What's the best way to optimize findmax with a function?

maxlength(l) = findmax(map(length, l))
When I look at the compiled code, I see a reference to collect_similar, so it is materializing the map result. I don’t want that inefficiency.

I know I can write the equivalent using foldl, and get the call to length inside the loop for foldl. But that is not very expressive. I see that many functions over iterables, such as maximum, take a function argument for this purpose. So it would be okay with me if there were a findmax method that took a function as first argument. If that’s the Julia way of dealing with this sort of issue, then I’m happy to submit a PR to implement it.

But the language designer in me cringes at the proliferation of such methods. I would prefer that the code I wrote above, would optimize the function call into the loop, so the result of the map does not get materialized. Then I would consider deprecating methods like the maximum and sum methods that take a function argument, since maximum(f, i) === maximum(map(f, i))

I will understand if having methods that take a function argument are preferred, since they work well with do.

If there is agreement that optimizing map in this way is desirable, I might consider implementing it. Many years ago I was a compiler writer. I have not looked at the Julia compiler. I would need someone to point me in the right direction. I would try to generalize this optimization, but I’d need guidance with that.

Anyway – I want to be able to write either the code at the top, or findmax(length, l). Enough that I’m willing to do the work, if you tell me which way is preferable for Julia.

There is a PR for such a findmax that seems to be almost done: https://github.com/JuliaLang/julia/pull/35316. But another thing to consider is that map semantically materializes, while Iterators.map does not. So you can probably get the behavior you want just by findmax(Iterators.map(length, l)). Note that the Iterators submodule of Base provides lazy versions for other functions in Base too (and the package IterTools.jl has some more).

One likely cannot completely remove the materialization as a compiler pass, because sometimes different algorithms are used. For example, given a vector v, sum(map(x -> x^2, v)) will materialize the vector and then apply sum, which will use pairwise summation (since its input is a vector). But sum(Iterators.map(x -> x^2, v)) (or sum(x -> x^2, v)) will apply a naive accumulation, which might have more floating point error. (I did not actually check these statements so please correct me if I’m wrong). So the compiler won’t convert the first into the second, because you might be relying on pairwise summation. A hypothetical super smart compiler might be able to remove details like the actual memory allocation for the vector, etc, but semantically it has to use the vector method/algorithm, since that’s what you told it to do. I’m not sure to what extent this applies to findmax but I hope it helps explain why Julia doesn’t always do these things automatically.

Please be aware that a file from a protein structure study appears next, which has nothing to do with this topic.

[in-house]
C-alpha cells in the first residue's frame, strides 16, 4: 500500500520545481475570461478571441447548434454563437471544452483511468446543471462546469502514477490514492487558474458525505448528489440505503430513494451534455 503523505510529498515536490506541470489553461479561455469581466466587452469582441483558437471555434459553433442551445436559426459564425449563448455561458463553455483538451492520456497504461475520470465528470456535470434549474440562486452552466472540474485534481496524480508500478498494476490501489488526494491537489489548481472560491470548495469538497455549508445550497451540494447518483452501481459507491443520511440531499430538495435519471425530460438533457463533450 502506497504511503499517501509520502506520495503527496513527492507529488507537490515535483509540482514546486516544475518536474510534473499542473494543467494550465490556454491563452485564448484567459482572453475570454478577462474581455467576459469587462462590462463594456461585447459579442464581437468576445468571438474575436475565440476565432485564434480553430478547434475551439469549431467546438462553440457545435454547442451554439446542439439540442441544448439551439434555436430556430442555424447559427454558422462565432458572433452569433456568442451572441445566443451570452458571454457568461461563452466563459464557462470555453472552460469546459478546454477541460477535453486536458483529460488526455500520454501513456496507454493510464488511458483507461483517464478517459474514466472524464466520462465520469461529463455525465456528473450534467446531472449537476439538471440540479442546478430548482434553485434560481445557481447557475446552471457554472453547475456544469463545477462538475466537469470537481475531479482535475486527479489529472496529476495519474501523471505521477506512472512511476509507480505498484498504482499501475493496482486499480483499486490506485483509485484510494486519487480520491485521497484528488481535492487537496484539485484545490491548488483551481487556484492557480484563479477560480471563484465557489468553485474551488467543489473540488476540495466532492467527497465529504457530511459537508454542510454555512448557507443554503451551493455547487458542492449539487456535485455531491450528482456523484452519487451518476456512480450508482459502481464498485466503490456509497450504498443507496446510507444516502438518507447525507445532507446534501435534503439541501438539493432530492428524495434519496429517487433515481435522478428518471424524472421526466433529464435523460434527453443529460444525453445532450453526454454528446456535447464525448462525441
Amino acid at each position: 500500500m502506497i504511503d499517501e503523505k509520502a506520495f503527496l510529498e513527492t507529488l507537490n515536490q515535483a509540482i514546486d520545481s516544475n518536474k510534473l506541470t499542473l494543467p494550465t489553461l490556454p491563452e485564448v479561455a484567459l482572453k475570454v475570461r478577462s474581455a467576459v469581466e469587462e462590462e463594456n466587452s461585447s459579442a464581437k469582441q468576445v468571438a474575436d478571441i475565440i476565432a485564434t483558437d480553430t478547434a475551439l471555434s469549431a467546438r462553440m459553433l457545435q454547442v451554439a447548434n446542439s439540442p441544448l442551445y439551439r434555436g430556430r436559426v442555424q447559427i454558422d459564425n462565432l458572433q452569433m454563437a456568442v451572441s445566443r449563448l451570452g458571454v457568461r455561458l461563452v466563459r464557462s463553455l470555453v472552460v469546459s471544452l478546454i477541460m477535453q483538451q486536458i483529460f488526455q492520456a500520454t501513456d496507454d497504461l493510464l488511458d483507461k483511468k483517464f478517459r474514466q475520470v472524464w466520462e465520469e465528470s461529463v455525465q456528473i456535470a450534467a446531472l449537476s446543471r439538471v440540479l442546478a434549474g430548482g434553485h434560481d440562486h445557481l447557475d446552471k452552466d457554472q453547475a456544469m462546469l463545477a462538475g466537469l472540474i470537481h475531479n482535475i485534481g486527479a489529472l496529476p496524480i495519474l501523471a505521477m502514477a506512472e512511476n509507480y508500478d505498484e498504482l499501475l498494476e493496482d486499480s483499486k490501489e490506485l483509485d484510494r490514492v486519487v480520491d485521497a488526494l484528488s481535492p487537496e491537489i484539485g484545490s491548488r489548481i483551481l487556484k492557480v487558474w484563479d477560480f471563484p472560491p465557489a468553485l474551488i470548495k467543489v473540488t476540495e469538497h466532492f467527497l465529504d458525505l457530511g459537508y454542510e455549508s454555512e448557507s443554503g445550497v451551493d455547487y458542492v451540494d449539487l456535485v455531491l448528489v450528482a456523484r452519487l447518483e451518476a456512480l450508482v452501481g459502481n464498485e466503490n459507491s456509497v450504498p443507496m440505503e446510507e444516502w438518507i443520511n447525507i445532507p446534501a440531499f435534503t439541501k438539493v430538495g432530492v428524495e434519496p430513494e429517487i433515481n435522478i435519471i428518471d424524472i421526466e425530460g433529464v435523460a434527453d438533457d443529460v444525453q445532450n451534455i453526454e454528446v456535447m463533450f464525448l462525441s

edit: by the way, the findmax code from the PR (by @ColinCaine) is very simple, so it’s easy to just copy it into your own projects until the PR makes it through to a Julia release:

findmax(f, domain) = mapfoldl(x -> (f(x), x), _rf_findmax, domain)
_rf_findmax((fm, m), (fx, x)) = isless(fm, fx) ? (fx, x) : (fm, m)

Thanks for the quick reply, and the detailed explanation! I tried Iterators.map, and it still materializes the map result. (Calls collect_to_with_first!)

I’ll look at the PR you mentioned, and use the code from there.

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Ah, good to know! Seems like it shouldn’t, maybe there’s something that can be fixed/improved there (or maybe my understanding is off).

what about

maxlength2(l) = begin
  ml = maximum(length, l)
  ml, findfirst(x->length(x) == ml, l)

and I wonder why there isn’t a findmax(fn, l) implementation

Thanks for the suggestion! That doesn’t have a map result to materialize, but it is a little inefficient in requiring a second scan of the input.

@ericphanson pointed out that there is a PR to add findmax(fn, l) to Julia, and gave the relevant code from that PR. That code does work. The only thing I could complain about is that there is still a memory allocation (call to jl_gc_pool_alloc). Probably making the state for the foldl. In some future optimization, maybe that state can be consed on the stack. But it’s plenty good for now.

Thanks again, @ericphanson!

julia> map == Iterators.map

Ah, it doesn’t exist! I must’ve been thinking of IterTools.imap then.

Did a bunch of benchmarks and the very original way seems the fastest.

using Random

l = [randstring(x) for x in rand(UInt8, 1000)]

function maxlen_reduc((last_len, last_val), val)
    new_len = length(val)
    (new_len > last_len) && return new_len, val
    return last_len, val

maxlength2(l) = begin
  ml = maximum(length, l)
  ml, findfirst(x->length(x) == ml, l)

maxlength(l) = findmax(map(length, l))

using BenchmarkTools
@benchmark reduce(maxlen_reduc, l; init=(length(l[1]), l[1]))

@benchmark foldl(maxlen_reduc, l; init=(length(l[1]), l[1]))

@benchmark maxlength(l)

@benchmark maxlength2(l)

import Base: findmax
findmax(f, domain) = mapfoldl(x -> (f(x), x), _rf_findmax, domain)
_rf_findmax((fm, m), (fx, x)) = isless(fm, fx) ? (fx, x) : (fm, m)

@benchmark findmax(length, l)

using MappedArrays
@benchmark findmax(mappedarray(length, l))

function manualmaxlen(l)
    maxl = l[1]
    len = length(maxl)
    for m in l
        lm = length(m)
        if lm > len
            len = lm
            maxl = m
    maxl, len

@benchmark manualmaxlen(l)